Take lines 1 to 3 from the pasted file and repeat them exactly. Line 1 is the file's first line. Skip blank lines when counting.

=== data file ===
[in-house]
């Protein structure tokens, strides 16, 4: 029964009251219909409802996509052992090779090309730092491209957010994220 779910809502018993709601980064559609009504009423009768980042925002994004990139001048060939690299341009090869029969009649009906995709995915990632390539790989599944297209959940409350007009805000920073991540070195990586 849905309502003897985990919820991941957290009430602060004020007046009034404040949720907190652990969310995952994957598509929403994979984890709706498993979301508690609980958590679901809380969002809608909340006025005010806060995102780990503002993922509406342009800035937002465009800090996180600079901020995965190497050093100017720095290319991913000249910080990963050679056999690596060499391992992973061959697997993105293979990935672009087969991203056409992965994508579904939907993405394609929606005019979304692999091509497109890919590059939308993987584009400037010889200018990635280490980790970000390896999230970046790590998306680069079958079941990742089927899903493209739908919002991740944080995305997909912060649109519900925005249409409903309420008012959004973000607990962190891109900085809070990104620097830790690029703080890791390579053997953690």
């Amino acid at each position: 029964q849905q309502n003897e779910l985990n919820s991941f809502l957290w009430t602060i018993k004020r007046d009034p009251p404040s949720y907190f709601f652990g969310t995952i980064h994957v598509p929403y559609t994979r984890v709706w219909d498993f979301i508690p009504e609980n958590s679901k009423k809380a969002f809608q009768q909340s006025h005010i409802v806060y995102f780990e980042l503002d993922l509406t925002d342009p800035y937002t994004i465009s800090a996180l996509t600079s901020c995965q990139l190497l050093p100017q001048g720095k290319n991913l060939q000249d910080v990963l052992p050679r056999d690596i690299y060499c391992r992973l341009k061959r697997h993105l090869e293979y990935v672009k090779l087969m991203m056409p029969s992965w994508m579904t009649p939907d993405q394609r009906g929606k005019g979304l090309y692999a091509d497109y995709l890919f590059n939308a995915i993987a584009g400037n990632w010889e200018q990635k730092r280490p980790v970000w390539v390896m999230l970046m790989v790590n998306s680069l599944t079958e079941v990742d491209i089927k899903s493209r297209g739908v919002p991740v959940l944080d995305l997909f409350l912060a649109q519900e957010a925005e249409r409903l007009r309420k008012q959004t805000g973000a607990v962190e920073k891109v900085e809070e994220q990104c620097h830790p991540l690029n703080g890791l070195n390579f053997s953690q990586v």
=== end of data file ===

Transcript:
[in-house]
């Protein structure tokens, strides 16, 4: 029964009251219909409802996509052992090779090309730092491209957010994220 779910809502018993709601980064559609009504009423009768980042925002994004990139001048060939690299341009090869029969009649009906995709995915990632390539790989599944297209959940409350007009805000920073991540070195990586 849905309502003897985990919820991941957290009430602060004020007046009034404040949720907190652990969310995952994957598509929403994979984890709706498993979301508690609980958590679901809380969002809608909340006025005010806060995102780990503002993922509406342009800035937002465009800090996180600079901020995965190497050093100017720095290319991913000249910080990963050679056999690596060499391992992973061959697997993105293979990935672009087969991203056409992965994508579904939907993405394609929606005019979304692999091509497109890919590059939308993987584009400037010889200018990635280490980790970000390896999230970046790590998306680069079958079941990742089927899903493209739908919002991740944080995305997909912060649109519900925005249409409903309420008012959004973000607990962190891109900085809070990104620097830790690029703080890791390579053997953690």
């Amino acid at each position: 029964q849905q309502n003897e779910l985990n919820s991941f809502l957290w009430t602060i018993k004020r007046d009034p009251p404040s949720y907190f709601f652990g969310t995952i980064h994957v598509p929403y559609t994979r984890v709706w219909d498993f979301i508690p009504e609980n958590s679901k009423k809380a969002f809608q009768q909340s006025h005010i409802v806060y995102f780990e980042l503002d993922l509406t925002d342009p800035y937002t994004i465009s800090a996180l996509t600079s901020c995965q990139l190497l050093p100017q001048g720095k290319n991913l060939q000249d910080v990963l052992p050679r056999d690596i690299y060499c391992r992973l341009k061959r697997h993105l090869e293979y990935v672009k090779l087969m991203m056409p029969s992965w994508m579904t009649p939907d993405q394609r009906g929606k005019g979304l090309y692999a091509d497109y995709l890919f590059n939308a995915i993987a584009g400037n990632w010889e200018q990635k730092r280490p980790v970000w390539v390896m999230l970046m790989v790590n998306s680069l599944t079958e079941v990742d491209i089927k899903s493209r297209g739908v919002p991740v959940l944080d995305l997909f409350l912060a649109q519900e957010a925005e249409r409903l007009r309420k008012q959004t805000g973000a607990v962190e920073k891109v900085e809070e994220q990104c620097h830790p991540l690029n703080g890791l070195n390579f053997s953690q990586v």